Successful Corporate Strategy – Is It the Holy Grail?
Whilst we can adopt specific ways to maintain a safe and supportive learning environment, we also need to ensure that know how to develop a successful corporate safety strategy, let’s start with defining and understanding what is Corporate Strategy.
I’ll be upfront here and say that like many people (I suspect), I reached out to Google for some guidance. However, I did struggle to find succinct material that was easy to digest. See for yourself….just enter “Best Corporate Strategy” as a search string into Google and check out the results.
I found 2 definitions that were helpful as follows:
- The Harvard Business School (HBS) defines Corporate Strategy as being “concerned with how companies create value across different businesses” by “managing resources, risk and return across a firm”.
- The FT lexicon offers the following: “A company’s aims in general, and the way it hopes to achieve them”…
During the review process, I also discovered that Corporate Strategy was specific with a greater focus on strategies for growth, diversification, financial, restructuring etc. As a result, I concluded that (for me at least) there was a lack of clarity regarding what exactly Corporate Strategy involved. Perhaps we have deviated from core principles, created smoke and mirrors around some fancy words to make it a mumbo-jumbo science. Whatever the reason, there was certainly no shortage of experts around what appeared to be a giant subject matter.
With my Health, Safety and Environment background (HSE), what did take surprise me was the lack of mention or any reference to Safety in Corporate Strategy. I was expecting to find lots of references to “Corporate Safety Strategy” with the big companies. Again, search in Google with the string “Corporate Safety Strategy” and the top result relates to an industrial painting company. Really!!
We are all familiar with companies having HSE Policies and Procedures and these generally form part of a Management System framework. However, I struggled to find any definitive documents, glossy or otherwise, outlining a company’s Corporate Safety Strategy, even the industrial painting company.
To be honest, looking back over my 30 years in the industry, I haven’t specifically encountered a document titled “Corporate Safety Strategy”. There are fragments that support a safety strategy but not a coherent “all in one place” go to a document. It was a case of the sum of the parts make up the whole.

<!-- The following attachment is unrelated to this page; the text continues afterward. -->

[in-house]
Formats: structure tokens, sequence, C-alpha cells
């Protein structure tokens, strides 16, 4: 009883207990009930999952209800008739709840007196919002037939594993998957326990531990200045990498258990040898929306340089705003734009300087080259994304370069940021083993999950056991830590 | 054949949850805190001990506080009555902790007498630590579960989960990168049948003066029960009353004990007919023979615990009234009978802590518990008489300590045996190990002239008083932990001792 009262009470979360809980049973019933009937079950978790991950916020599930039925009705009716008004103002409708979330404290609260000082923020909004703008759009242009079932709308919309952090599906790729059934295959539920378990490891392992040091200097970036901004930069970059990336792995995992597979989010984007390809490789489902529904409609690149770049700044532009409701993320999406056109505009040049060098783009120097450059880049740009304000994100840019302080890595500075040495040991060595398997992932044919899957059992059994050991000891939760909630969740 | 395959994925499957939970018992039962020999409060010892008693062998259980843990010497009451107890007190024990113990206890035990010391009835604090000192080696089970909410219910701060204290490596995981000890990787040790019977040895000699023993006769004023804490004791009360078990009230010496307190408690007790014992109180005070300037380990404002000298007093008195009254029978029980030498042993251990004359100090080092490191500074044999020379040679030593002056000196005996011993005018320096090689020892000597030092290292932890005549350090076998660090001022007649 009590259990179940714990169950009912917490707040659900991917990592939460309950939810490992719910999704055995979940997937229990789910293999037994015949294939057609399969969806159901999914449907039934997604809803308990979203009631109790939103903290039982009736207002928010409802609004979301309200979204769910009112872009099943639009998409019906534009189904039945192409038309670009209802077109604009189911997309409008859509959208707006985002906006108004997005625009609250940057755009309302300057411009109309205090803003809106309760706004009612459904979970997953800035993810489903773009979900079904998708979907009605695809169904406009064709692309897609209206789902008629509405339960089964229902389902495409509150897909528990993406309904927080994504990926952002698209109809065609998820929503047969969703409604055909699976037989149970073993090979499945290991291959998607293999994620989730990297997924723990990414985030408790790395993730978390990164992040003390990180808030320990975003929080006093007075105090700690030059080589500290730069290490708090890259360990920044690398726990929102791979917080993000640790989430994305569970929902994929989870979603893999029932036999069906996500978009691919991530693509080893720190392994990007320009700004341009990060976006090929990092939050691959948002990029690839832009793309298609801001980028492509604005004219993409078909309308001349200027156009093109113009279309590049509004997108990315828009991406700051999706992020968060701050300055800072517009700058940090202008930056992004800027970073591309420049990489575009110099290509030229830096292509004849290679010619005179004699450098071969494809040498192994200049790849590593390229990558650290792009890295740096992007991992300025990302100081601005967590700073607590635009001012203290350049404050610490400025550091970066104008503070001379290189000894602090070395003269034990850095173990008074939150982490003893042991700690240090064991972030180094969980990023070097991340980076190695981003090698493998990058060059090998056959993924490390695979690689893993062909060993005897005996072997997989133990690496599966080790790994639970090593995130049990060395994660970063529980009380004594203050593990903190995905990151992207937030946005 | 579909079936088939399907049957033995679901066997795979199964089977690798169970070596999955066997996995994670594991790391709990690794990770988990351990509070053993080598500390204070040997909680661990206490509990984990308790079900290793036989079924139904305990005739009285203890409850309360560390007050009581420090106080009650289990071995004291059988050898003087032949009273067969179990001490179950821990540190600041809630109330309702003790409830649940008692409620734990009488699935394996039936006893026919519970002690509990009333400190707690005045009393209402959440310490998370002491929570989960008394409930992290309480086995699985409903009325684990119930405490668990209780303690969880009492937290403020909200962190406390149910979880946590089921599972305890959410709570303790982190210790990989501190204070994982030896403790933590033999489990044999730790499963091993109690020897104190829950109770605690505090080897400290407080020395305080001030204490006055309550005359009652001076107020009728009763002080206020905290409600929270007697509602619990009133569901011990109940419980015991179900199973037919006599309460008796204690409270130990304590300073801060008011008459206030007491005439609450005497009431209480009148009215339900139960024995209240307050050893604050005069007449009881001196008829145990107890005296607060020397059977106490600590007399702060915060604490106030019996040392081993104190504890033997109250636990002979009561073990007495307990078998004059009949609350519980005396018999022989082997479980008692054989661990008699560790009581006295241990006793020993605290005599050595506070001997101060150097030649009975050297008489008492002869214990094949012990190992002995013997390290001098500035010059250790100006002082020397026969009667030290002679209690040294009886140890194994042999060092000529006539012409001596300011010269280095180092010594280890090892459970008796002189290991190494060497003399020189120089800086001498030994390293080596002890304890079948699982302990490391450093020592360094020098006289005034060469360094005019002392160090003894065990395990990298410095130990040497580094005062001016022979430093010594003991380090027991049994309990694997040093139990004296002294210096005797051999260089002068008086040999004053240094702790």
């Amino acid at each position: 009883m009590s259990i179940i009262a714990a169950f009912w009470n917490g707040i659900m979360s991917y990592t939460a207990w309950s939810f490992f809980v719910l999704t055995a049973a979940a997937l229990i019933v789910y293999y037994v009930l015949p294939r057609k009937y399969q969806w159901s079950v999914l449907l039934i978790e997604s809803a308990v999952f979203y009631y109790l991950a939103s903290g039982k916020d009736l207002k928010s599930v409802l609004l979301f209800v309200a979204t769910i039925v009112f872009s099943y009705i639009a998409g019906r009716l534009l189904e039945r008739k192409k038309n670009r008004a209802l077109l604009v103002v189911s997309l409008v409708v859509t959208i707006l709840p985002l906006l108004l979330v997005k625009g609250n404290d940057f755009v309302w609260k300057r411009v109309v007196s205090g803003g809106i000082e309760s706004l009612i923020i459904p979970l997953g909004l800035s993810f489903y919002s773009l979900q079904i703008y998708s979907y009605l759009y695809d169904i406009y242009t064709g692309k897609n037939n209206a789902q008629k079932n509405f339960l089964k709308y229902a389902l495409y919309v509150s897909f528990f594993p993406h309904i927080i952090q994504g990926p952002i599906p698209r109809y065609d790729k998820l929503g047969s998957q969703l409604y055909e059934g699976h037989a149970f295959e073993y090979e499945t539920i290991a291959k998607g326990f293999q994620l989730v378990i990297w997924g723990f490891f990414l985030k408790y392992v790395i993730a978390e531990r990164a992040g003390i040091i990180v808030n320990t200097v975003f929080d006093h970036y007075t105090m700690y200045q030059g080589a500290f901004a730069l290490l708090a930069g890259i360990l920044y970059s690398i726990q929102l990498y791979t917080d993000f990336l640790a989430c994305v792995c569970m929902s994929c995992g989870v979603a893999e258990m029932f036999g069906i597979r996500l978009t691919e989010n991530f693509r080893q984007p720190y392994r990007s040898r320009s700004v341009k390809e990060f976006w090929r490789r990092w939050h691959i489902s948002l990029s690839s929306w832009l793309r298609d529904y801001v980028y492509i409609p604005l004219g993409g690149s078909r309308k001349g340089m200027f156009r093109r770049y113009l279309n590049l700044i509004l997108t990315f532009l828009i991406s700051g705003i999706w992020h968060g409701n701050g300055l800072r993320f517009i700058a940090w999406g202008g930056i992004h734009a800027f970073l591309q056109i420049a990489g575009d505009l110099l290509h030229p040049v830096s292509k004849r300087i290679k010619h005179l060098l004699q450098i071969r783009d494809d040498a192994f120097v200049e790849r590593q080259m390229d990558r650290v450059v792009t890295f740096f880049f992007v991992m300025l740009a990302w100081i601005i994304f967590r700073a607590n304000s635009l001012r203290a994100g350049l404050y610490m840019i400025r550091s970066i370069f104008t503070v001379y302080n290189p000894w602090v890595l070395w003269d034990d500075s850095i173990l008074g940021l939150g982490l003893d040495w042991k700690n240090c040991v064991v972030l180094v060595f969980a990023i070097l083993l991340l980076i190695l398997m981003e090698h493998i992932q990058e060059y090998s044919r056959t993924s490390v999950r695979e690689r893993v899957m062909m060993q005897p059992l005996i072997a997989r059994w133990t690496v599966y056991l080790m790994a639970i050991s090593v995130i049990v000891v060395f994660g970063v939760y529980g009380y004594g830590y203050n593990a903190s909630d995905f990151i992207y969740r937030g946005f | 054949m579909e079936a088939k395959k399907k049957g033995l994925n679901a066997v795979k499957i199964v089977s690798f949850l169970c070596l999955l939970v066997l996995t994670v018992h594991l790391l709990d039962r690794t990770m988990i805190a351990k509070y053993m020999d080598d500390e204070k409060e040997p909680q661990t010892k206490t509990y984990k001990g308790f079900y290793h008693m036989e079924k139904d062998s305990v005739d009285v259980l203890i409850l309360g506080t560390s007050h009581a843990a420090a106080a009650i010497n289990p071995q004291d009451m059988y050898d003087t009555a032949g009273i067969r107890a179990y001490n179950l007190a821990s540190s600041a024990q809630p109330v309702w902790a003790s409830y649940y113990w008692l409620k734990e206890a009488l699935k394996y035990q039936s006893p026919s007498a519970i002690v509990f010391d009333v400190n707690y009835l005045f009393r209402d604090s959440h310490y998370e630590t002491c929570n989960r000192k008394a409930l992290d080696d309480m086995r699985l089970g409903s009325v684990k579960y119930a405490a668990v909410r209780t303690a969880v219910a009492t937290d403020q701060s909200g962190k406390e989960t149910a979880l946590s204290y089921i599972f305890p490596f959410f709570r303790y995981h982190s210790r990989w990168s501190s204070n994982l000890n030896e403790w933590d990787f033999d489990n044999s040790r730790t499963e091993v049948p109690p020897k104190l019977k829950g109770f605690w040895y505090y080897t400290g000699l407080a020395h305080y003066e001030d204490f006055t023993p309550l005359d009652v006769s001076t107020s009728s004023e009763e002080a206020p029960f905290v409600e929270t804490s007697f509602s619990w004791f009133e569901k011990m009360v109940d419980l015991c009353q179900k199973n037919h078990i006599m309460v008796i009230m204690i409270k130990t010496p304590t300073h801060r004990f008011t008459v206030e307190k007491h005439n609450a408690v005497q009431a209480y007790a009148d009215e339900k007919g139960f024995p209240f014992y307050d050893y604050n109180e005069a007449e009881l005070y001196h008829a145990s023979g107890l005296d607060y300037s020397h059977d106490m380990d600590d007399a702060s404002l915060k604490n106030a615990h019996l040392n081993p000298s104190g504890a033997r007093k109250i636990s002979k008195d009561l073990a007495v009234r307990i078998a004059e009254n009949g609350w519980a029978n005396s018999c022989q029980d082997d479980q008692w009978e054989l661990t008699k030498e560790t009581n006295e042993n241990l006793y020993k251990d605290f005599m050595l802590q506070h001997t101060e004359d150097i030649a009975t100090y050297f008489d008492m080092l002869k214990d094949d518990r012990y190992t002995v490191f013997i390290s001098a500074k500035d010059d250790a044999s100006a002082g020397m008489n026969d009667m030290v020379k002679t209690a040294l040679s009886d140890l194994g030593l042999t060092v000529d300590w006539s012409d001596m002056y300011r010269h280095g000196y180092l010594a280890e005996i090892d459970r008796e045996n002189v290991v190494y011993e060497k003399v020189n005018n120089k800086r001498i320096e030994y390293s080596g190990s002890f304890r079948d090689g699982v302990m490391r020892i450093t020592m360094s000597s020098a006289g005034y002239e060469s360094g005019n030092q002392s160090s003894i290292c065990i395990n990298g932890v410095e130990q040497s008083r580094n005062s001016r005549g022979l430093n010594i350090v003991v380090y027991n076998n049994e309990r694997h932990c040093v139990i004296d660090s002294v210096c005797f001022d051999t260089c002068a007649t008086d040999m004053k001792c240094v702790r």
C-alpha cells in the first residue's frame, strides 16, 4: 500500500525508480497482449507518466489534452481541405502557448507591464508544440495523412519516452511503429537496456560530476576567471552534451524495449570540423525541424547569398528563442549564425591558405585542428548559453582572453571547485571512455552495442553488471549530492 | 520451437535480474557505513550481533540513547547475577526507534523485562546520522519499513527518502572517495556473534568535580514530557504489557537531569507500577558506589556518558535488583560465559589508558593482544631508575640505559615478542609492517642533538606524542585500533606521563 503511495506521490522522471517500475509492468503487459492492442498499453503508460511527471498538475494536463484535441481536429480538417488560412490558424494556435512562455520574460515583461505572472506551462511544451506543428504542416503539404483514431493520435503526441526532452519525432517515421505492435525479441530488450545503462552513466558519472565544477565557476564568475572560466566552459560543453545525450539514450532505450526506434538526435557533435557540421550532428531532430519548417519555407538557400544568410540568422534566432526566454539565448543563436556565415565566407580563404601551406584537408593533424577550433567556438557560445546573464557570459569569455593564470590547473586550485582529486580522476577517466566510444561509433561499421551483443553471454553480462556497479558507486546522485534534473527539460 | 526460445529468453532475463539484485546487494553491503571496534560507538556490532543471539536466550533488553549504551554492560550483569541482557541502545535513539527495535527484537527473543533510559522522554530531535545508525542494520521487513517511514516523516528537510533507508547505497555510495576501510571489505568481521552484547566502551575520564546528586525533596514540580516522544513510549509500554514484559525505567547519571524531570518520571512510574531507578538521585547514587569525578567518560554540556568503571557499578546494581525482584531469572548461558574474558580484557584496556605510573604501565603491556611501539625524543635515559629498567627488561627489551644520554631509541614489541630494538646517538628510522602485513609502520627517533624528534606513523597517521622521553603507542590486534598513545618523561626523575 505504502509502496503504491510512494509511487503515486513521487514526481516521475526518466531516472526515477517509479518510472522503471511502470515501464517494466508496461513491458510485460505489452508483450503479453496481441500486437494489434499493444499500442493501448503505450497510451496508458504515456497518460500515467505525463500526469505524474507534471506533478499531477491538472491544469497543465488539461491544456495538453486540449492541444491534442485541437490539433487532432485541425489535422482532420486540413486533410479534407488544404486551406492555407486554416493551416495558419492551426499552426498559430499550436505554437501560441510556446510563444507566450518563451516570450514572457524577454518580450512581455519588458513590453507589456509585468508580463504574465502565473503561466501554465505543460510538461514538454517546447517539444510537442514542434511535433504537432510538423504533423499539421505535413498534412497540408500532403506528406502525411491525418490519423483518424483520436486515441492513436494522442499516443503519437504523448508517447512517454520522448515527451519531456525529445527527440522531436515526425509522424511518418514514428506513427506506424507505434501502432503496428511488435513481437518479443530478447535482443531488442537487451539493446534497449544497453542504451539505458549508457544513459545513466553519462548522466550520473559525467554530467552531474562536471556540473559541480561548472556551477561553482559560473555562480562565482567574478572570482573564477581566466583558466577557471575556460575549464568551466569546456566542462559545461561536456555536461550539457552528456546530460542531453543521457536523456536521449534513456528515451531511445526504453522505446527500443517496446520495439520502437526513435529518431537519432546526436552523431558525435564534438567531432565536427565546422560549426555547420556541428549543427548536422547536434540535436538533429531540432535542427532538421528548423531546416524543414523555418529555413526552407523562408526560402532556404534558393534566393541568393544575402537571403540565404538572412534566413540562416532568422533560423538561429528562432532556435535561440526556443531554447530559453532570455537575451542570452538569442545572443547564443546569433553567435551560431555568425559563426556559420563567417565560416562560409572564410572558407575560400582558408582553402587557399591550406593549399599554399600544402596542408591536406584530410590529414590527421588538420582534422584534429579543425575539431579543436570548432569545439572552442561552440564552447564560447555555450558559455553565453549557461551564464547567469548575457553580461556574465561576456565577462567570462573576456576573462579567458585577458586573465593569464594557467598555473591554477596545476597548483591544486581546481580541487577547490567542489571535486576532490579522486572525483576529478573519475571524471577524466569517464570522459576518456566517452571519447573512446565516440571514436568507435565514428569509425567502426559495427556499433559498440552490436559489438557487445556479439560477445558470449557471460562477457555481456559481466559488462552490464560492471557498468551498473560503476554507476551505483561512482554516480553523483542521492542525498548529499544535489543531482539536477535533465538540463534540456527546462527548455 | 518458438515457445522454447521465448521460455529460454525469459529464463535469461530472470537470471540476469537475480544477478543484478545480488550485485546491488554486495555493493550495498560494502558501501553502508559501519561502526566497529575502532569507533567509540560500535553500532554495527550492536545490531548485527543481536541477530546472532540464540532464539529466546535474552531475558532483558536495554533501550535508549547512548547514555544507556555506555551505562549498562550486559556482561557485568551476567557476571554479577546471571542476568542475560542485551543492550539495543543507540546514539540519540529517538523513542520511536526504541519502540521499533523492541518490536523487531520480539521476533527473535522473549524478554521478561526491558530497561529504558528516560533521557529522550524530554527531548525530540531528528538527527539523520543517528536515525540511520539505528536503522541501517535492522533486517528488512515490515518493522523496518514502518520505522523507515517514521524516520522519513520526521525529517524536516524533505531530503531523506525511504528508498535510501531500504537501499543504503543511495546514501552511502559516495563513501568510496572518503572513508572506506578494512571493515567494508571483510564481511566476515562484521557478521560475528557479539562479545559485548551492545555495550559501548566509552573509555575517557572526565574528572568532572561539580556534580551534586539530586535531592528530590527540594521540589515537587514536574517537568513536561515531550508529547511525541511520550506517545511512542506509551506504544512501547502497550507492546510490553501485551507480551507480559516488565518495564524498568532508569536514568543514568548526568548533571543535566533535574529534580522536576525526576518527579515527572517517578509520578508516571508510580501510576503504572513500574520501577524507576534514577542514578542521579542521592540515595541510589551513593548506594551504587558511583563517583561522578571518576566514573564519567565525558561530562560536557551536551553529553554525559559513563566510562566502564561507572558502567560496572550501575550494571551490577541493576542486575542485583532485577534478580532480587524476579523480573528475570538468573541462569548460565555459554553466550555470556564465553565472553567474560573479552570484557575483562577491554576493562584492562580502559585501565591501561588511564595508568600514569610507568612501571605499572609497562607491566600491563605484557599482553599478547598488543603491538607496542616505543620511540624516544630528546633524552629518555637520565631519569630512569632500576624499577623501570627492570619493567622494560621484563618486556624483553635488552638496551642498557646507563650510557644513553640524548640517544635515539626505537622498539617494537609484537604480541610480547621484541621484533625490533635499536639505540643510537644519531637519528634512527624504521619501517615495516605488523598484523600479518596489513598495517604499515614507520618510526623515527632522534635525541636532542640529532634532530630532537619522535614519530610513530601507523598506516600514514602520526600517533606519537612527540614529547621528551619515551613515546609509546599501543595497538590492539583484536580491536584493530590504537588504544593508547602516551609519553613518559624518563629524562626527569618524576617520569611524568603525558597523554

It was the Roman philosopher Seneca who was quoted as saying:
“If a man does not know what port he is steering for, no wind is favourable.” I prefer changing this to ” “If a company does not know what direction they are steering, the outcome will not be favourable.”
A “Corporate Safety Strategy” is the Organisation’s roadmap for achieving objectives or goals for Safety and supporting the delivery of this strategy will be Key Performance Indicators (KPI).
Let’s now focus on how to develop a successful corporate safety strategy?
Here, I’ll make reference to the elements Plan, Do, Analyse and Refocus (PDAR) as follows:
To build a successful plan it’s important to know the Gaps. Gap Analysis can be carried out in many ways and companies may elect bespoke checklists, audits or SWOT type analysis. At the end of the day, the objective is to develop a roadmap that is SMART relative to objectives and targets.
With that well thought out Plan it’s time to implement. To execute the tasks set out the plan, it’s important to ensure that resources are available and allocated. The “do” part must be sustainable and should not be short bursts of efforts to fit in with other commitments. All too often, setting out intentions are positive but it’s the unforeseen demands that impact on resources resulting in progress slowing down and even stopped.
Sense checking is critical to ensure that we are on the right path. The analyse aspect requires a review of the objectives and targets relative to Key Performance Indicators (KPI). It is therefore important to establish KPI early so as to monitor and collect data that is meaningful. The greater the density of data points, the stronger the signal or message with regard to performance measurement. However, the quality of data should not be replaced with quantity.
Data analysis on KPI will allow fine tuning on plans, objectives and targets. It’s common that plans have to be revised due to internal or external changes, which can significantly impact performance. Early detection will allow change management and refocus.
A Corporate Safety Strategy is an important statement. The strategy will not only detail the vision but also the mission, mechanism and pathway for achieving objectives and targets. Establishing KPI, monitoring and analysis underpins strategic improvement and progress. Reviewing KPI, will allow and the organisation to re-energize their strategic objectives in safety or other specific goals.